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Goose Creek family shares struggle of having family fighting in Ukraine

The lights at the Kupka house glow blue and yellow paying homage to the Ukrainian flag.
The lights at the Kupka house glow blue and yellow paying homage to the Ukrainian flag.(Live 5)
Published: Apr. 8, 2022 at 7:38 PM EDT
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GOOSE CREEK, S.C. (WCSC) - Olya Kupka wipes away tears as she recounts how she learned of the first moments of the war in Ukraine.

“I got a message in the middle of the night,” Olya said. “My sister said the war started. It was the worst time of my life. Just to process it, my family is in such danger. Every day I call them, just to make sure they’re alive.”

More than a month into the war, she’s still calling them every day from her home in Goose Creek.

“They are like three hours away from Kyiv, which is not far enough, and every time I talk with them, they have sirens going off, so they have to end the call and go in hiding spots,” Olya said.

Olya moved to the United States after meeting her husband Josh Kupka. He’s an American who was working in Ukraine as a military contractor as part of the Cooperative Threat Reduction team that helped disarm the country’s nuclear weapons from 2003 to 2005. In 2005 they relocated to Russia until 2010, continuing to work on the CTR program. He wonders now if having those weapons would have prevented the invasion.

“It’s hard to say if it would have been enough of a deterrent, but it definitely would help deter a little bit, maybe completely,” Josh said. “Nobody really will ever know. The bad thing was that part of that [CTR] agreement was between the Ukrainians, the U.S., the Brits and the Russians is that they would become the protectors of Ukraine from a foreign adversary if they would come in and attack them. So, where are they?”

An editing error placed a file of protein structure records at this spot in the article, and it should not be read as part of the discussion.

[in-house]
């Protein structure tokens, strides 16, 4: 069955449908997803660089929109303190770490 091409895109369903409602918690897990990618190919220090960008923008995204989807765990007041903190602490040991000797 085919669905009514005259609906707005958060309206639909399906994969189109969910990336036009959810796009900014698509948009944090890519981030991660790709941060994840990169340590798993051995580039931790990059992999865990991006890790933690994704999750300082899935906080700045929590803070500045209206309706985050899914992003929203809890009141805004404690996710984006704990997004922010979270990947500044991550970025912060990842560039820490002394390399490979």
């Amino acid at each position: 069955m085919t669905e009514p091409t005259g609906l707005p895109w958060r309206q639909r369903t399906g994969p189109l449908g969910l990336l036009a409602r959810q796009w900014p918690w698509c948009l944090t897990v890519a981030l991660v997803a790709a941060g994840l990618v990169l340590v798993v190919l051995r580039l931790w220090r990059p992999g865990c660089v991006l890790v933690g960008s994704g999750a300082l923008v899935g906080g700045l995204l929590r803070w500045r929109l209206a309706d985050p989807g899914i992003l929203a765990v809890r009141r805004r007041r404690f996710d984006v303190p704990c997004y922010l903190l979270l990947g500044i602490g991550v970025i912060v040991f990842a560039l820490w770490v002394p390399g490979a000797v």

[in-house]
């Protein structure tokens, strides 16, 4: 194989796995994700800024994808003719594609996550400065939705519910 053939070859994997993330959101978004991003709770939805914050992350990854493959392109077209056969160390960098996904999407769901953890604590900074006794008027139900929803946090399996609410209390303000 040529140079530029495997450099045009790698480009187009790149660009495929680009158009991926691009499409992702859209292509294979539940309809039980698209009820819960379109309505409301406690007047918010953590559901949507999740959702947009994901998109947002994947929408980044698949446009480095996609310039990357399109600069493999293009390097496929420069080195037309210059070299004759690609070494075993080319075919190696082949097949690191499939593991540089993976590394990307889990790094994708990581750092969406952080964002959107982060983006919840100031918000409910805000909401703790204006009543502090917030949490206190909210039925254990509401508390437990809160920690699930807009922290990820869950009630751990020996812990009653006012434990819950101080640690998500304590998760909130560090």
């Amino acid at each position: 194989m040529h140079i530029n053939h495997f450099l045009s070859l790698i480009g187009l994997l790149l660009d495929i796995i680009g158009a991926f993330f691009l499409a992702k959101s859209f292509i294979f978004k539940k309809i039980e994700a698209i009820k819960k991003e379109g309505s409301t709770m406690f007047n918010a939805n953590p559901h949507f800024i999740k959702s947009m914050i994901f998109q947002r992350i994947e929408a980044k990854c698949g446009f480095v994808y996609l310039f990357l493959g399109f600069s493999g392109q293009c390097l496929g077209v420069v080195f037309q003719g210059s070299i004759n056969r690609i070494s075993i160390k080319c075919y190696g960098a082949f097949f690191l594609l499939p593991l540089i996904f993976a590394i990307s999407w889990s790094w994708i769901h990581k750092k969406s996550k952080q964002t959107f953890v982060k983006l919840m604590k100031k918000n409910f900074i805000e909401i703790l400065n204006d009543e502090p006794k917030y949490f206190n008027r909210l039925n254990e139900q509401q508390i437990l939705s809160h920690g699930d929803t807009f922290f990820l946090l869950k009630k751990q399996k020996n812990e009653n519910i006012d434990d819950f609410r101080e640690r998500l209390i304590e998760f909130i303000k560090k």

In another contract he worked on, Josh helped obtain Soviet-era military equipment that was ultimately brought back to the United States. The Wall Street Journal reports that equipment is now headed back to Ukraine.

“Right now, I’m having a hard time dealing with all this because, for one, we have family there,” Josh said. Two, I feel helpless that I can’t do more. I’d go in a heartbeat right now if I could. With this equipment going back, I know I’m helping in a way.”

Josh says he wants to see western countries step up and increase military aid, including the transfer of military aircraft like what was done through the Lend-Lease policy of World War Two.

“They’ve shown that they don’t need our boots on the ground,” Josh said. “They just need the equipment to be able to defend themselves.”

Neither Olya nor Josh were surprised when the Russian invasion plan fell apart after meeting stiff Ukrainian resistance. Olya says she takes pride in how her country has been able to stand up to a major world power.

“The unity that I hear about the people, from little ones to the oldest ones how they come together and help any way they can; it’s just amazing,” Olya said.

In Goose Creek, their neighbors are showing their support by lighting up their homes in blue and yellow.

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